A little home construction trivia

Do you know how (and where) the term “balloon-frame” originated?

It’s explained in a great article in today’s Chicago Sun-Times commemorating the city’s 175th birthday today:

Here’s the entire article.

As a side note, ballon framing is not widely used anymore due to fire spread and the fact that is a structual nightmare.
Living in Canada, we do not see ballon framing at all anymore. It is not common at all here. I would be curious to see if the last statement is true." Today most homes built in America are balloon-frame construction."

I agree with Greg.

I sometimes see balloon framing techniques in some newer garages, but that is becoming less common.


From “Structural Issues for Home Inspectors” > “What Inspectors Need to Know” > “Common Framing Styles”:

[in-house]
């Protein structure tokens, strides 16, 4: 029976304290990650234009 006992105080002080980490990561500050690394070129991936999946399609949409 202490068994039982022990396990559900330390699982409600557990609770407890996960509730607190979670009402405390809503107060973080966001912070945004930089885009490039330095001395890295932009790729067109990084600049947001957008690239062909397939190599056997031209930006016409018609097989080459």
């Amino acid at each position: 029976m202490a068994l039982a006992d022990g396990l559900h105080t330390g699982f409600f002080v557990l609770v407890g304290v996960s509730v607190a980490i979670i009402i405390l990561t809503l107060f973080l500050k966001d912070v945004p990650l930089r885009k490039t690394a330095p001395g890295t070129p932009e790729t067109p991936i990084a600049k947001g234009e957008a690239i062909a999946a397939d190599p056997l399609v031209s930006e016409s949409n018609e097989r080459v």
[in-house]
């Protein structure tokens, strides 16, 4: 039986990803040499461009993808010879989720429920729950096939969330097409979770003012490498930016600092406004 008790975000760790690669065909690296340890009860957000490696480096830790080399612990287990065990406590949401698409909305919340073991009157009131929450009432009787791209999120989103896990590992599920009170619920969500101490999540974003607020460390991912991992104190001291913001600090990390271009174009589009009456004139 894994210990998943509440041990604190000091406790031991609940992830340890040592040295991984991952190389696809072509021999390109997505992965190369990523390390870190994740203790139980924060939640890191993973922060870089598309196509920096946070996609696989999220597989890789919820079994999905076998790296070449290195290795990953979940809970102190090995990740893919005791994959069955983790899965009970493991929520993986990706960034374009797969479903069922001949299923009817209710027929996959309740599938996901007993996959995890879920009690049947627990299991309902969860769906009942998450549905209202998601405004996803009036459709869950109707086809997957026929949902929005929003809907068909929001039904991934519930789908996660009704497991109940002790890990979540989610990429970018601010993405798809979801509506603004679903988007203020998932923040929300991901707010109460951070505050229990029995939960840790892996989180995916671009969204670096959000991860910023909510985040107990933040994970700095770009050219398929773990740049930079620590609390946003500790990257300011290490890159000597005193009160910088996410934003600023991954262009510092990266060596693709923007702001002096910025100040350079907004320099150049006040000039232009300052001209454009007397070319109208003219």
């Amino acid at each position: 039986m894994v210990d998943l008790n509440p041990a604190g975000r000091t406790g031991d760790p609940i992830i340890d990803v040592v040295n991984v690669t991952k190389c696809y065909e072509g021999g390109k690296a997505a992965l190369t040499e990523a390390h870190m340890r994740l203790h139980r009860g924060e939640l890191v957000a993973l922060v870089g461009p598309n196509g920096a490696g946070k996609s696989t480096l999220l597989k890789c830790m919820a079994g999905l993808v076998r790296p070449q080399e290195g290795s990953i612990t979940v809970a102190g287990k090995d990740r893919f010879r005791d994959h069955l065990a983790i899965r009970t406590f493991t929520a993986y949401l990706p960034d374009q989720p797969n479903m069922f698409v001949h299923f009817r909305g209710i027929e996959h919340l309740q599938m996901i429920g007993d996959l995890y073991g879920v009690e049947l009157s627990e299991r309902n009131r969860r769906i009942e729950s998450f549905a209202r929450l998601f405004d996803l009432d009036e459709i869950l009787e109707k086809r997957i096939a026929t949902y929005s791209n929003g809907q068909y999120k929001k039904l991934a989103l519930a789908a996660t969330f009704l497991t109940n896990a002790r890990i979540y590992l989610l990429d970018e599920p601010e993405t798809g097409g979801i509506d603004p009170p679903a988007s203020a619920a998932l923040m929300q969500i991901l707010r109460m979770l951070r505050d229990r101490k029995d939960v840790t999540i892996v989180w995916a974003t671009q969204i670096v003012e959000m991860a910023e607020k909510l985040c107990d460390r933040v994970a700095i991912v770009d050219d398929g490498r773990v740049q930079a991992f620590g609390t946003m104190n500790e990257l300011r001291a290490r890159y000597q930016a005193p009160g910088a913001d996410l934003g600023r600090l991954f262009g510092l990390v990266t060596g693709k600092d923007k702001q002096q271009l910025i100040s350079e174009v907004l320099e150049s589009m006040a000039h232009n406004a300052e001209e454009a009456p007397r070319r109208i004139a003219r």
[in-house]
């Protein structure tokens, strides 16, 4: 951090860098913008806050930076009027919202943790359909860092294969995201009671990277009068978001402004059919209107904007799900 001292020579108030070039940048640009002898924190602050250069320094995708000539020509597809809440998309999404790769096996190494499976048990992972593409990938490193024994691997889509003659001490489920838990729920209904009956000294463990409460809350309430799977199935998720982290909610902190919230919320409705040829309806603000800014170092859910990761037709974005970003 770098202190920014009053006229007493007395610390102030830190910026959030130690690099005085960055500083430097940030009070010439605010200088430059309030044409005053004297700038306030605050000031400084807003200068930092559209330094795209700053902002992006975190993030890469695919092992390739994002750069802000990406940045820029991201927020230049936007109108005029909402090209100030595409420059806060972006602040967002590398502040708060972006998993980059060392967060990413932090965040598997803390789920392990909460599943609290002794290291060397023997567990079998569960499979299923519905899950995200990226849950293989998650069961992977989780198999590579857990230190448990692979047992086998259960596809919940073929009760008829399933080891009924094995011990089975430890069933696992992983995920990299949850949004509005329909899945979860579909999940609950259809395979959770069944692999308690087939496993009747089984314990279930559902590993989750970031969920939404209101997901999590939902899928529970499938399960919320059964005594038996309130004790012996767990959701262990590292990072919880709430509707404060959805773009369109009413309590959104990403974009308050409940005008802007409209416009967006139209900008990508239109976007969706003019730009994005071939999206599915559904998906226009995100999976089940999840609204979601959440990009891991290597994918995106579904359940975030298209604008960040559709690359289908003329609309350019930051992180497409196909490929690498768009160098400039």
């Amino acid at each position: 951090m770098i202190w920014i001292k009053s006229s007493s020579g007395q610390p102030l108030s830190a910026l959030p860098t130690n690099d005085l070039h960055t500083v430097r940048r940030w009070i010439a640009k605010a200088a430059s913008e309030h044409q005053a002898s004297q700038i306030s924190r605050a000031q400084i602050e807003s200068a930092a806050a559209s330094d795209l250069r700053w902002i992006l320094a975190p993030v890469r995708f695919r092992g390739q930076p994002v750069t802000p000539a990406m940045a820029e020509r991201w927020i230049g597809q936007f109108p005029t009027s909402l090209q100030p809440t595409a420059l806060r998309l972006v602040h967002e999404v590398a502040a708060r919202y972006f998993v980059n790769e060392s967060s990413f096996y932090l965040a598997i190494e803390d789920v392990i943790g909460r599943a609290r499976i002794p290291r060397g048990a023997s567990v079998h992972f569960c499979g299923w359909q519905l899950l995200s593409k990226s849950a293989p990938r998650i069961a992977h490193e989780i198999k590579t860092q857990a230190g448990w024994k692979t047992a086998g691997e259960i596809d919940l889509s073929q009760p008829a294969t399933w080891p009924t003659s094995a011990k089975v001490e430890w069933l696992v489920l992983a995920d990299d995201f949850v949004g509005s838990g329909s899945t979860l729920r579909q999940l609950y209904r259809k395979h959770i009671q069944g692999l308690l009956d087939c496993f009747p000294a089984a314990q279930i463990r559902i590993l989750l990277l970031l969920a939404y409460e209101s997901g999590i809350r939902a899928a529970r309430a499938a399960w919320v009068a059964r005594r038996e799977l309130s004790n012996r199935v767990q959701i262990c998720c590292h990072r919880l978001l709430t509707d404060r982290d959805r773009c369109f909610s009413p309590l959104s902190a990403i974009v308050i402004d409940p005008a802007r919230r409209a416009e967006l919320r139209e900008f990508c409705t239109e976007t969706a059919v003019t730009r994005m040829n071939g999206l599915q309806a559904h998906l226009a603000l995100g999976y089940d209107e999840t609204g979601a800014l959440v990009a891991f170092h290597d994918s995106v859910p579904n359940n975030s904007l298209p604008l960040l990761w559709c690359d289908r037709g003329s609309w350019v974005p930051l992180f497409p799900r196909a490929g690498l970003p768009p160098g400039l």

Balloon framing alot of cut to fit fire block work and isnt as strong as platform, supported methods. Its essiently obsolete

btw, a home inspector should not be able to tell the difference in a drywalled house.

I was born and raised in a balloon framed home; ~1880 bulit in Ontario.

The platform and balloon methods of framing are two ways of constructing a wood-frame house. [Balloon framing](file:///C:/CMHC%20Wood%20Frame%20House/english/glossary/w/index.htm#balloon) was the most common method of wood-frame construction in the latter part of the 19th century, and early part of the 20th century. [Platform framing](file:///C:/CMHC%20Wood%20Frame%20House/english/glossary/w/index.htm#western) has dominated since the late 1940s, and today represents conventional practice in Canada.

They are easy to insulate, just pour the vermiculite on top é voila :wink: